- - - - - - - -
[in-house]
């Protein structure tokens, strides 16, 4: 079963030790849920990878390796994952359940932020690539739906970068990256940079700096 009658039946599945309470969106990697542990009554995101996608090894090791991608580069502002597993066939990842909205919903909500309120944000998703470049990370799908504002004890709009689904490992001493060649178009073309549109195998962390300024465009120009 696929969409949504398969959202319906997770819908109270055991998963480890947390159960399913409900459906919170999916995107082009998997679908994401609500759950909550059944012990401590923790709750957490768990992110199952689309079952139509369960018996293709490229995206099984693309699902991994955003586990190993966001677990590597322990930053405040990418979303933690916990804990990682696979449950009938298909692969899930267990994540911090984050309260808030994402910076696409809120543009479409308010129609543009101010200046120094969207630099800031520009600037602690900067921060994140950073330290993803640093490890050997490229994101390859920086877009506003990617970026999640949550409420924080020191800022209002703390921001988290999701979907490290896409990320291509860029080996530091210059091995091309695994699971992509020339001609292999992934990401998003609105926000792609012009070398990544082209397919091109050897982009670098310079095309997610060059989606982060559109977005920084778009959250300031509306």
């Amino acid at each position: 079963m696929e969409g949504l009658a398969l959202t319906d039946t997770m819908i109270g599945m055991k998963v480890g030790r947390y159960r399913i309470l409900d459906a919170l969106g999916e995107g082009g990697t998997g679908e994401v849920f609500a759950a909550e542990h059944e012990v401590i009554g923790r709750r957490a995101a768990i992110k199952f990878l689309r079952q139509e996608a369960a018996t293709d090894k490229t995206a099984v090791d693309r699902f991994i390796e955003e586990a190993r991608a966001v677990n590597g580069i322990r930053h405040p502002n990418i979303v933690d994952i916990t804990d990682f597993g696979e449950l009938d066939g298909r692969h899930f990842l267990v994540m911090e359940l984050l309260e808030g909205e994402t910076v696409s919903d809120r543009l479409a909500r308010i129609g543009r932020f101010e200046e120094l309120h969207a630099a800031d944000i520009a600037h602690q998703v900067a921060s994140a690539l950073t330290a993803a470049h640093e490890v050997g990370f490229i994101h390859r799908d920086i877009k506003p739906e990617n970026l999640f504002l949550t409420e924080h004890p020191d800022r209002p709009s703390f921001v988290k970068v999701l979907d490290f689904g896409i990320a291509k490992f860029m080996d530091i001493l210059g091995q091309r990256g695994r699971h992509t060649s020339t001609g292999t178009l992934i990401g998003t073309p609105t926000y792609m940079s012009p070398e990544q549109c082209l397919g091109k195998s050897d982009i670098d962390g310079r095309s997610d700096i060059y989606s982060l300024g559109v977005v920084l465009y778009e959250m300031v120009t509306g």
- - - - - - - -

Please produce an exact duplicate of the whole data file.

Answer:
[in-house]
């Protein structure tokens, strides 16, 4: 079963030790849920990878390796994952359940932020690539739906970068990256940079700096 009658039946599945309470969106990697542990009554995101996608090894090791991608580069502002597993066939990842909205919903909500309120944000998703470049990370799908504002004890709009689904490992001493060649178009073309549109195998962390300024465009120009 696929969409949504398969959202319906997770819908109270055991998963480890947390159960399913409900459906919170999916995107082009998997679908994401609500759950909550059944012990401590923790709750957490768990992110199952689309079952139509369960018996293709490229995206099984693309699902991994955003586990190993966001677990590597322990930053405040990418979303933690916990804990990682696979449950009938298909692969899930267990994540911090984050309260808030994402910076696409809120543009479409308010129609543009101010200046120094969207630099800031520009600037602690900067921060994140950073330290993803640093490890050997490229994101390859920086877009506003990617970026999640949550409420924080020191800022209002703390921001988290999701979907490290896409990320291509860029080996530091210059091995091309695994699971992509020339001609292999992934990401998003609105926000792609012009070398990544082209397919091109050897982009670098310079095309997610060059989606982060559109977005920084778009959250300031509306």
């Amino acid at each position: 079963m696929e969409g949504l009658a398969l959202t319906d039946t997770m819908i109270g599945m055991k998963v480890g030790r947390y159960r399913i309470l409900d459906a919170l969106g999916e995107g082009g990697t998997g679908e994401v849920f609500a759950a909550e542990h059944e012990v401590i009554g923790r709750r957490a995101a768990i992110k199952f990878l689309r079952q139509e996608a369960a018996t293709d090894k490229t995206a099984v090791d693309r699902f991994i390796e955003e586990a190993r991608a966001v677990n590597g580069i322990r930053h405040p502002n990418i979303v933690d994952i916990t804990d990682f597993g696979e449950l009938d066939g298909r692969h899930f990842l267990v994540m911090e359940l984050l309260e808030g909205e994402t910076v696409s919903d809120r543009l479409a909500r308010i129609g543009r932020f101010e200046e120094l309120h969207a630099a800031d944000i520009a600037h602690q998703v900067a921060s994140a690539l950073t330290a993803a470049h640093e490890v050997g990370f490229i994101h390859r799908d920086i877009k506003p739906e990617n970026l999640f504002l949550t409420e924080h004890p020191d800022r209002p709009s703390f921001v988290k970068v999701l979907d490290f689904g896409i990320a291509k490992f860029m080996d530091i001493l210059g091995q091309r990256g695994r699971h992509t060649s020339t001609g292999t178009l992934i990401g998003t073309p609105t926000y792609m940079s012009p070398e990544q549109c082209l397919g091109k195998s050897d982009i670098d962390g310079r095309s997610d700096i060059y989606s982060l300024g559109v977005v920084l465009y778009e959250m300031v120009t509306g």